End the Superwoman Syndrome

superwomanMikelann Valterra, director of the Women's Earning Institute, is a prosperity teacher and money coach.

It caught up to me one day, back when I was married. I found myself screaming at my husband to make his own dinner while throwing a box of breakfast cereal on the table in front of our son. They looked at me, bewildered. My inner good girl, who thought she was super woman, had snapped.

The dreaded second shift. While women have made great strides in the work world, we have not made enough headway in the domestic sphere. Many women work all day, and when they get home, there's more work waiting. A study published in Women Don’t Ask, by Linda Babcock, reported that full-time working women do over 33 hours of domestic chores a week, while their male counterparts do about 16.

Babcock's findings have been documented by many other researchers. While most agree that men today do more domestic work than in years past, the split is still far from 50-50. A heavy domestic load does not allow us to earn at our full potential.

According to the Bureau of Labor Statistics, 66% of women with children 17 or younger work full- or part-time. We women have focused for so long on other people that it is often difficult to focus on ourselves and our own careers. So we attempt to be Superwomen: we work diligently in our businesses and continue to care for our family’s needs.

The reality is, the Superwoman Syndrome is far too costly—in time, stress, our health, and personal and financial well-being. A greater balance is required, and we have to insist on it.

If we have partners, it’s time to talk to them. I used to cook more—before that fateful "dinner incident." This was convenient for my hard-working husband. But when my business expanded and my stress levels began skyrocketing, we talked. Was it convenient for him to cook more? No. But he did it. His career was not more important than mine, even if he was making more money than me.

This is an issue for women with and without children. Many of us need to put extra energy into our careers. However, we juggle errands and domestic To Do lists during the day, and come home to laundry, groceries that need buying and homes that need cleaning. What can we do?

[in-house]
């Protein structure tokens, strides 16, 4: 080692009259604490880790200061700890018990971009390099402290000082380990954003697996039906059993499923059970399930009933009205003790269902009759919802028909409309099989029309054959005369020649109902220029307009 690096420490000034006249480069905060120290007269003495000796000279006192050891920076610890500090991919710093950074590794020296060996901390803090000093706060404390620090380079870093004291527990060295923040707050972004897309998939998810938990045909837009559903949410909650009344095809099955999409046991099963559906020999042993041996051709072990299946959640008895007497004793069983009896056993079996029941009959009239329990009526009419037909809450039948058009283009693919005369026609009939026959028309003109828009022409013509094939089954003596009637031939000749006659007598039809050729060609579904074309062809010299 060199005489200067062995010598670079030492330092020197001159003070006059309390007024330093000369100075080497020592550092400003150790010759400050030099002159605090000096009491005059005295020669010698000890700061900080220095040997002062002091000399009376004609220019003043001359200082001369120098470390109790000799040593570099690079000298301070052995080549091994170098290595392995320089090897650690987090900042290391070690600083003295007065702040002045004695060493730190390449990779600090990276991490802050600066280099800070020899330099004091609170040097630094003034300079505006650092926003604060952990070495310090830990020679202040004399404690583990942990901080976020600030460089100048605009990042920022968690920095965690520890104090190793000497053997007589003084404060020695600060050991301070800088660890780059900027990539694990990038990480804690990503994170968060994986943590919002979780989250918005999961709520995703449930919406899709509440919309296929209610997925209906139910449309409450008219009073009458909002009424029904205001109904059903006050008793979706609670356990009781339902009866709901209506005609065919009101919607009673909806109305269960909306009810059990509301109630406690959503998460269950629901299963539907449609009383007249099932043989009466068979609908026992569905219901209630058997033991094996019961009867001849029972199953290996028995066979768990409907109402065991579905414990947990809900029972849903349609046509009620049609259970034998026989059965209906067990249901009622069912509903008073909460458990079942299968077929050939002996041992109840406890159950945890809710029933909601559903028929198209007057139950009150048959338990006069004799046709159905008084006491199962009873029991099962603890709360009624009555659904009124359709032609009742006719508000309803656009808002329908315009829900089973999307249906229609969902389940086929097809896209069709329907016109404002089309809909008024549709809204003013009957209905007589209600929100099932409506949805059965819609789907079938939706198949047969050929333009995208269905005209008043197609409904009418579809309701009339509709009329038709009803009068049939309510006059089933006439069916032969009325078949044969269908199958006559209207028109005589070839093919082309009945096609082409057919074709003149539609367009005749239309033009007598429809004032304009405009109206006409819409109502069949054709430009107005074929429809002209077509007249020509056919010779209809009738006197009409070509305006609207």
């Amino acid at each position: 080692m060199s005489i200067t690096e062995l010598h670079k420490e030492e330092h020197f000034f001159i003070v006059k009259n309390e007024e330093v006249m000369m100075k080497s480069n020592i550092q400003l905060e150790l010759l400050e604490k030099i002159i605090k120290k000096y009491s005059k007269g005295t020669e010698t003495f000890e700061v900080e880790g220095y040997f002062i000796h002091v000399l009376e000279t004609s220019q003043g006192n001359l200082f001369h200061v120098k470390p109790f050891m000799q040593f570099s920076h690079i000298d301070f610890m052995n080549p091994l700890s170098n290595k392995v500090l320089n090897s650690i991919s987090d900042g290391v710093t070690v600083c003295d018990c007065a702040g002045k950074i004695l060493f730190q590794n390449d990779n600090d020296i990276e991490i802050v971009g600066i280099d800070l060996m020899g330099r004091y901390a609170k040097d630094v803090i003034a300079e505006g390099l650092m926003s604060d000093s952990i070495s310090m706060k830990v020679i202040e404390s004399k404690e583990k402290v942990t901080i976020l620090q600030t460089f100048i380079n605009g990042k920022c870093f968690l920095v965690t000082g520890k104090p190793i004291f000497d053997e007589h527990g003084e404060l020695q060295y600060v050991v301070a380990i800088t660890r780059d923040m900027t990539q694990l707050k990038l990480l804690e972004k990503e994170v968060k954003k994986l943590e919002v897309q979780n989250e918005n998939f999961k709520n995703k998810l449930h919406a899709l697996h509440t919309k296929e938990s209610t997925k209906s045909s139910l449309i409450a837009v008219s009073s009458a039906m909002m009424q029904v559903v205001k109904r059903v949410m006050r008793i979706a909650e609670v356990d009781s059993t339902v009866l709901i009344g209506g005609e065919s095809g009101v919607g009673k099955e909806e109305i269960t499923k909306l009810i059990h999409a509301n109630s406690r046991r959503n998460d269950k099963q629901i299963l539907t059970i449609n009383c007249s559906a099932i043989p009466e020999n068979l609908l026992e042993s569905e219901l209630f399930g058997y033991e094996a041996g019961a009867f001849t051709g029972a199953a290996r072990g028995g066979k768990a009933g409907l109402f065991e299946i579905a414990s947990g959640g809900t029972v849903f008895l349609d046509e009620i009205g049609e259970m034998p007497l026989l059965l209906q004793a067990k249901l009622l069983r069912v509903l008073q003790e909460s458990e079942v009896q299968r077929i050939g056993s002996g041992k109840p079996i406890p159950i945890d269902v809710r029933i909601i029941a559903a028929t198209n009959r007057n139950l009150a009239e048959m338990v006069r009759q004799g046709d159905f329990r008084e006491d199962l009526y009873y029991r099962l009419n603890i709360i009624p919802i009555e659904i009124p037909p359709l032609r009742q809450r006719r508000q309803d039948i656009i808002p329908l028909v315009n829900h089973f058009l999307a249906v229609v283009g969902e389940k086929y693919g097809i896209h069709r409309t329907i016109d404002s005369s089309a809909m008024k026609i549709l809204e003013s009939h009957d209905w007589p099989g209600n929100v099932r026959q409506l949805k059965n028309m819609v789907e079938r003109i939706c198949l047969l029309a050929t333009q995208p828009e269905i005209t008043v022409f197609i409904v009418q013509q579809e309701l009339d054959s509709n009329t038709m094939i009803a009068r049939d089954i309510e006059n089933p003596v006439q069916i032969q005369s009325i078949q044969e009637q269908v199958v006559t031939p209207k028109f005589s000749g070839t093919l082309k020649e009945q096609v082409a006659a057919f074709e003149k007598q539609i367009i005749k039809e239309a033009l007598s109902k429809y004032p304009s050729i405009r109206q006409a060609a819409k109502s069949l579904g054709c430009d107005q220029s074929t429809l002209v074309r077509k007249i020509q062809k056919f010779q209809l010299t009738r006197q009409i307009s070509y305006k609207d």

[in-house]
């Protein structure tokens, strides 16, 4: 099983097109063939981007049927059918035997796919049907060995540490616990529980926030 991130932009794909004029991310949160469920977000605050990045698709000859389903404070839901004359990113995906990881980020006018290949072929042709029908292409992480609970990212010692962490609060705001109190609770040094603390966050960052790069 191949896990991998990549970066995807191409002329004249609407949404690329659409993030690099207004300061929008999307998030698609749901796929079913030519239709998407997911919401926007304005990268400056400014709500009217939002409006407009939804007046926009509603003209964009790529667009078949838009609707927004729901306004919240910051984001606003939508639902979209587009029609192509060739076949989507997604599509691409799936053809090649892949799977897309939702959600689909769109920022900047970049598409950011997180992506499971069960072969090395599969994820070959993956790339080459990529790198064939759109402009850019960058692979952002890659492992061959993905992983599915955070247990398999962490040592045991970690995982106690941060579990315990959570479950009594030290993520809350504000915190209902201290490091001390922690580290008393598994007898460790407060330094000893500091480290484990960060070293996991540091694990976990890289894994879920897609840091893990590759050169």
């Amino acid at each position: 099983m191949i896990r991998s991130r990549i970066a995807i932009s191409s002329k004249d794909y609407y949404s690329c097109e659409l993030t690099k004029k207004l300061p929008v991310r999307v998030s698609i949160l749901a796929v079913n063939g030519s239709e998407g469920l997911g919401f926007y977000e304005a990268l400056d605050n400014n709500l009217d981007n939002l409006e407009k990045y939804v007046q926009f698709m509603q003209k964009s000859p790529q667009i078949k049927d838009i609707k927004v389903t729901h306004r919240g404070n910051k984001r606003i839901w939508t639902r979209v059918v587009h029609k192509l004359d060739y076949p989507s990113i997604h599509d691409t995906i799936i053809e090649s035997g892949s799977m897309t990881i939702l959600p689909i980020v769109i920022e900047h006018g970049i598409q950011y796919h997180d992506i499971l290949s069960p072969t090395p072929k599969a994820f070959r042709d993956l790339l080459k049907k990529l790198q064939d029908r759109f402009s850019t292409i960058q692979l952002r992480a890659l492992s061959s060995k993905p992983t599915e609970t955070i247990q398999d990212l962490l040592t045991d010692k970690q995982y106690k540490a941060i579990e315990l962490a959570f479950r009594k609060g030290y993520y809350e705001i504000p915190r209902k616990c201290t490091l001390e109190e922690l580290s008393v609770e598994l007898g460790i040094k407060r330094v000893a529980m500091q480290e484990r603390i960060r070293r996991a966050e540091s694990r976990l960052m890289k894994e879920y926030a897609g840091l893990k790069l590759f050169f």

1. Let go of perfectionism. The sheets don’t get changed as often. My base-boards are dusty. (Sorry, Mom.) Your partner may not have the cleaning standards or routines as you do. Let it go.
  2. Compromise. I used to pick up my son every day after school. But when I expanded my business, this was no longer possible. After dealing with motherly guilt, I put him in after-school care three days a week. He’s very happy there with his friends and gets his homework done as well. And guess what? My stress level dropped!
  3. Delegate or hire help. The benefits of a house-cleaner far outweight the costs. I even know women who use services that provide a week's worth of frozen meals. Now that I balance single parenthood, many meals are frozen. So what!
  4. Talk about your balancing act, with your mate, friends, co-workers. The Superwoman Syndrome has to stop. We must equalize the roles of the sexes in the home. If you are working full-time, regardless of how much money you make, you should not be doing more domestic work than your partner.

Remember, if you are trying to earn at your potential, it’s time to put a stop to visions of Superwoman. Superwoman is really just the supreme Good Girl. She is stressed, unhealthy, and doesn’t make great money—trust me.

Mikelann Valterra, director of the Women's Earning Institute, is a prosperity teacher and money coach.